When you think about student achievement in schools, do you wonder what common trait appears in every high-performing school? Is it dollars spent per student? Discipline? Socioeconomic status? Technology? No, it is none of those things. The biggest factor considered to be the “Great Equalizer” in schools is HIGH EXPECTATIONS in both ACADEMICS AND BEHAVIOR! Hands-down! Our students will rise to the challenge of our personal expectations. When we (teachers) set high expectations of our students, we act differently. We call on every student, wait longer for think time, and give students opportunities to succeed. (Marzano).
Our students’ success begins with our own mindset about the intellect and ability of our learners. Carol Dweck’s book, Mindset: How You Can Achieve Your Potential, says that when educators teach with a growth mindset, all students progress and develop to a higher degree.
As summer fades, we have a chance at a fresh start in this coming school year. Don’t miss out! Having taught in a variety of public schools across Central Florida for the last 25 years, I can attest to this fact. We only have one chance to make a first impression. I want my students to know that every day they should, “WALK IN WORKING!” Over the years, I have developed some underlying strategies for setting high expectations on day one that have served me well in my journey! Let me share:
1. Have clear and concise policies, procedures and rules:
By the time students reach high school, they know the rules and how to behave. My syllabus handout communicates my expectations for classroom behavior, student performance, consequences, and opportunities for additional help. These are the non-negotiables, spelled out! I don’t waste time reading to them on day one, they don’t need a lecture!
2. Teach Bell-to-Bell:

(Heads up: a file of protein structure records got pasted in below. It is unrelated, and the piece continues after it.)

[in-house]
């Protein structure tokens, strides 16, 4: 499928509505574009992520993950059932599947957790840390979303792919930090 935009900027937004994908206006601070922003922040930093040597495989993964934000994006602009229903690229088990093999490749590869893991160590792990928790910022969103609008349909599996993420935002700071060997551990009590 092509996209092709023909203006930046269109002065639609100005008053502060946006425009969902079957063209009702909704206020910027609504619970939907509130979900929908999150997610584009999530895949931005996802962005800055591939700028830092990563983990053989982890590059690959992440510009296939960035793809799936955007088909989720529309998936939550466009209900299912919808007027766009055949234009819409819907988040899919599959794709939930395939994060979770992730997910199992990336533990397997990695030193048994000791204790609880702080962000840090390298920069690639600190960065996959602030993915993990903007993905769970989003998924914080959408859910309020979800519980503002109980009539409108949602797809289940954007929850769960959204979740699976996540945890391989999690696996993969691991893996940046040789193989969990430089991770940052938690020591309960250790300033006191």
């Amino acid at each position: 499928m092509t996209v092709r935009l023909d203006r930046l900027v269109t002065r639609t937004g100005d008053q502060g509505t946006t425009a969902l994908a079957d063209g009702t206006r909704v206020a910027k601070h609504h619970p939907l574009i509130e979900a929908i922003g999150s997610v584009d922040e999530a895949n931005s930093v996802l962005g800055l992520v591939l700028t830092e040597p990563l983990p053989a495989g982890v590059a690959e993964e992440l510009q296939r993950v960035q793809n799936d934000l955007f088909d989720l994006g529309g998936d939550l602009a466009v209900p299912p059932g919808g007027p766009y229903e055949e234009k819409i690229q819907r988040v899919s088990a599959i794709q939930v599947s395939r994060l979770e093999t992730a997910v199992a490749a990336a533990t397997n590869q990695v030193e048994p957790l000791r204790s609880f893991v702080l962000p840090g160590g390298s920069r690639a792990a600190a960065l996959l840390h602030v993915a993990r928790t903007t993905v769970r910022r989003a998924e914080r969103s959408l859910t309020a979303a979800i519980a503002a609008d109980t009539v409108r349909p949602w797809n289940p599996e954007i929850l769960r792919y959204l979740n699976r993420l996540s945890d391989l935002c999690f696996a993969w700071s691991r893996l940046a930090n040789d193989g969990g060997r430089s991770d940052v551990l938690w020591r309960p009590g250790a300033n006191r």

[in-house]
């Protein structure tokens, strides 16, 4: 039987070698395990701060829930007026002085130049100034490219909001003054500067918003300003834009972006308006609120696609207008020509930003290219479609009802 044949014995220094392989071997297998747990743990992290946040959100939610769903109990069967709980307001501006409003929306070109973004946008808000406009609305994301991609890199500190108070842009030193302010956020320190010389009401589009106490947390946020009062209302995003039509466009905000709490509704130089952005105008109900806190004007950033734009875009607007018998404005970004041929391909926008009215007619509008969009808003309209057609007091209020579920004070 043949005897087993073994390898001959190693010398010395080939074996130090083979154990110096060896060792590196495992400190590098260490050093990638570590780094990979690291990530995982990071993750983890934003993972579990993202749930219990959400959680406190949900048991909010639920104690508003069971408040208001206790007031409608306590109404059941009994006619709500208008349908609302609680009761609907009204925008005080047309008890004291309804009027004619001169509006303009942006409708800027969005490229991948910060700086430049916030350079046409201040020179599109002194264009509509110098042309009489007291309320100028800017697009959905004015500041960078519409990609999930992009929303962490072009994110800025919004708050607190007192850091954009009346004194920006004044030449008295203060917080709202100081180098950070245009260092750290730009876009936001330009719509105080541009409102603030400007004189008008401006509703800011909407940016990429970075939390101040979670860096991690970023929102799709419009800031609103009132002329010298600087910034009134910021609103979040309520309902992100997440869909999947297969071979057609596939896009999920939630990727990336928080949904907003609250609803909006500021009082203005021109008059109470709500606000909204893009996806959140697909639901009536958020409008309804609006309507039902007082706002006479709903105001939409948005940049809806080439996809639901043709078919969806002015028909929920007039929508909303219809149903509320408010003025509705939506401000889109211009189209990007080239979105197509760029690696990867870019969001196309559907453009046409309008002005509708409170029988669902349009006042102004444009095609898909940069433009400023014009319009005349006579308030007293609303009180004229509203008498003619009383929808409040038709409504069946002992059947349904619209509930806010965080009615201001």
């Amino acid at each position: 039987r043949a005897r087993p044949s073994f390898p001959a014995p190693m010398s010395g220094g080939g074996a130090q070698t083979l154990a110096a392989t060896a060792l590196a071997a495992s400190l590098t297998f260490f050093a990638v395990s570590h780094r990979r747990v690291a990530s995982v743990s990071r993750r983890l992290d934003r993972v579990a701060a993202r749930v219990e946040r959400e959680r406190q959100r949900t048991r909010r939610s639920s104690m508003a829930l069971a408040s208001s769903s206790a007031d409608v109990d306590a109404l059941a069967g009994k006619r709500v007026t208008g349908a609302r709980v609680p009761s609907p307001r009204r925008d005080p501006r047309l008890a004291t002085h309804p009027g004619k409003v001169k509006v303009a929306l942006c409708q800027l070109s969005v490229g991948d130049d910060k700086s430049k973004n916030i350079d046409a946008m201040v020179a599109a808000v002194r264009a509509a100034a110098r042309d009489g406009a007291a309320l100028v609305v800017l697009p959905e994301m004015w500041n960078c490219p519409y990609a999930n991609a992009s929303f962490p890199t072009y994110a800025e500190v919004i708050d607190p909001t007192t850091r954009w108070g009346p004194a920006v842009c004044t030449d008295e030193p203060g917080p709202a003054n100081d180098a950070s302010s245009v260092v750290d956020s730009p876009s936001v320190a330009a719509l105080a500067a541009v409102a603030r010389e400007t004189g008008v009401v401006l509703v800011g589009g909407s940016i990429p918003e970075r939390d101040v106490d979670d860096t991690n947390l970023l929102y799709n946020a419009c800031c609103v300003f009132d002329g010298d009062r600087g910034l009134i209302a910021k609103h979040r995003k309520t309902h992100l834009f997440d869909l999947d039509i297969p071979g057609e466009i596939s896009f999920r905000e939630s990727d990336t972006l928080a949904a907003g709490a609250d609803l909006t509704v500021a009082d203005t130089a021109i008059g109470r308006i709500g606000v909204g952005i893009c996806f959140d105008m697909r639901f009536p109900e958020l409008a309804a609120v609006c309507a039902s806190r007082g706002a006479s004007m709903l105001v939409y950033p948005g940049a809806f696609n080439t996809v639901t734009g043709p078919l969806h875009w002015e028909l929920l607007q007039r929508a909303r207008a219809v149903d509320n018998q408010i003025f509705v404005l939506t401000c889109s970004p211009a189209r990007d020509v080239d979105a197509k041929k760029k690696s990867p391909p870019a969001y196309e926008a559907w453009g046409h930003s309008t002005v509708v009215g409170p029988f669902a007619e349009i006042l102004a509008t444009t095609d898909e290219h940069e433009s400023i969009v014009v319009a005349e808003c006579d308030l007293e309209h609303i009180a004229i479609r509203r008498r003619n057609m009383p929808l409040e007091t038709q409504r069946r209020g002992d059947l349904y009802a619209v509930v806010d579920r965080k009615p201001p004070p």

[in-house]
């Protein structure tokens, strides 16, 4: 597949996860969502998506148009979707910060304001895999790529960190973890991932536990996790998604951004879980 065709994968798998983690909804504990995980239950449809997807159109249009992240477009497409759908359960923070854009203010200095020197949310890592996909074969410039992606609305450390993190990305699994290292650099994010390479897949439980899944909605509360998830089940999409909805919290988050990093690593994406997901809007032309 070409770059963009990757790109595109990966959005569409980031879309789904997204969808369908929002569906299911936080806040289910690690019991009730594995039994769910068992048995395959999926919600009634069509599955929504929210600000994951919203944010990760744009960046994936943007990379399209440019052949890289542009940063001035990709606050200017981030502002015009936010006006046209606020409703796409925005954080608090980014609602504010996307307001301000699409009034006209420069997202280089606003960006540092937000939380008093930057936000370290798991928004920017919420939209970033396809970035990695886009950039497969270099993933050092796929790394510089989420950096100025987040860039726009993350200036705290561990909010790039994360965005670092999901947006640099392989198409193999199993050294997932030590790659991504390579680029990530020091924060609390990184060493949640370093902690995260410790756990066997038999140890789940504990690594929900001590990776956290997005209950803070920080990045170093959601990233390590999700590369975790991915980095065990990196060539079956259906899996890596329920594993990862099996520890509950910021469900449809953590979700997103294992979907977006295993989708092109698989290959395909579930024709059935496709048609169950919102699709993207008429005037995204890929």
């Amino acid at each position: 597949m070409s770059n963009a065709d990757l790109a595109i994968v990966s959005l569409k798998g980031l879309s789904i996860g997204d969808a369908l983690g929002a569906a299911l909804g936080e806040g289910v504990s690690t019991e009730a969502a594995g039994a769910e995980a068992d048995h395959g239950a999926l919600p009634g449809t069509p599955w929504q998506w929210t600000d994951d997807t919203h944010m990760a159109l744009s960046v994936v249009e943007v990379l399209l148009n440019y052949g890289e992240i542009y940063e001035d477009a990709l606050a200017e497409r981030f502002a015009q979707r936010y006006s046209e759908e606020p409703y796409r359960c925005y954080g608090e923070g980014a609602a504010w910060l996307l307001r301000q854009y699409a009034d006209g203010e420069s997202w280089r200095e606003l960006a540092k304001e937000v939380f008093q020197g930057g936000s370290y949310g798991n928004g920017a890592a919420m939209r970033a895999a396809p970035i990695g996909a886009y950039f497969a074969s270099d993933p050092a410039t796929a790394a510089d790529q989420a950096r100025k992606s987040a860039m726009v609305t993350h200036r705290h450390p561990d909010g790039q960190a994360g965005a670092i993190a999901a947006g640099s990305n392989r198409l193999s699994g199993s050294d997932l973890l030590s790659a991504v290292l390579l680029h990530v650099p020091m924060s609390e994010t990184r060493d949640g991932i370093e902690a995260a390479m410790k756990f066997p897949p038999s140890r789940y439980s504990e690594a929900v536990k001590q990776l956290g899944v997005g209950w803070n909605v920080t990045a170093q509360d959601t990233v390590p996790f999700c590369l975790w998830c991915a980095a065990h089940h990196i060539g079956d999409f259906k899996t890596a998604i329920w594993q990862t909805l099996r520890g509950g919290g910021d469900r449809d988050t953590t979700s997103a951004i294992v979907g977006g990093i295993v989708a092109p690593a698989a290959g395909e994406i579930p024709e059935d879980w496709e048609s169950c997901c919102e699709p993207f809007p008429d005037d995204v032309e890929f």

Be sure to greet students at the door. One the first day, you can give your students my FREE “Brain Training Activity” which is a self-checking, circuit-style assignment.
It breaks the ice and sets the tone for your academic expectations. Be sure to download your free copy! I have three levels, ALGEBRA 2, PRECALCULUS, and AP CALCULUS. Student-centered activities engage all learners. In my classroom I like to use task cards, stations, scavenger hunts, and card sorts throughout the year. Teacher-directed instruction is mainly used for new content. My students take notes on Foldables© or Scaffolded Guided-Notes. There is no free time in math class.
3. Actively Engage Students in Opportunities to Succeed:
Students need to know that you believe in them, even when they lack a personal sense of confidence. When you finish a unit test, have students complete test corrections and collaborate with peers, in order to better understand those difficult concepts. This will give them an opportunity to succeed; and, they can earn partial points for their reworked corrections. It provides a chance to speak mathematically among their peers and helps to promote a sense of community within your class.
Do you want more STEM Classroom Tips? Freebies? and a TPT Gift Card Giveaway? Keep reading. . .
Set the stage for success on DAY ONE! You have 179 days to find the “Goldilocks-Size” work load that fits your learners “JUST RIGHT!” Challenge them to WALK IN WORKING every day. To keep students motivated throughout the year, they need to feel that the tasks you assign are achievable but challenging.
Be sure to visit these other STEM Teacher-Authors in our blog hop for a chance to win a $50 Teachers Pay Teachers Gift Card. You will also be eligible to win products from my store valued at $10 for your entry. Winners will be announced on Monday, July 30th. Everyone has something wonderful to share!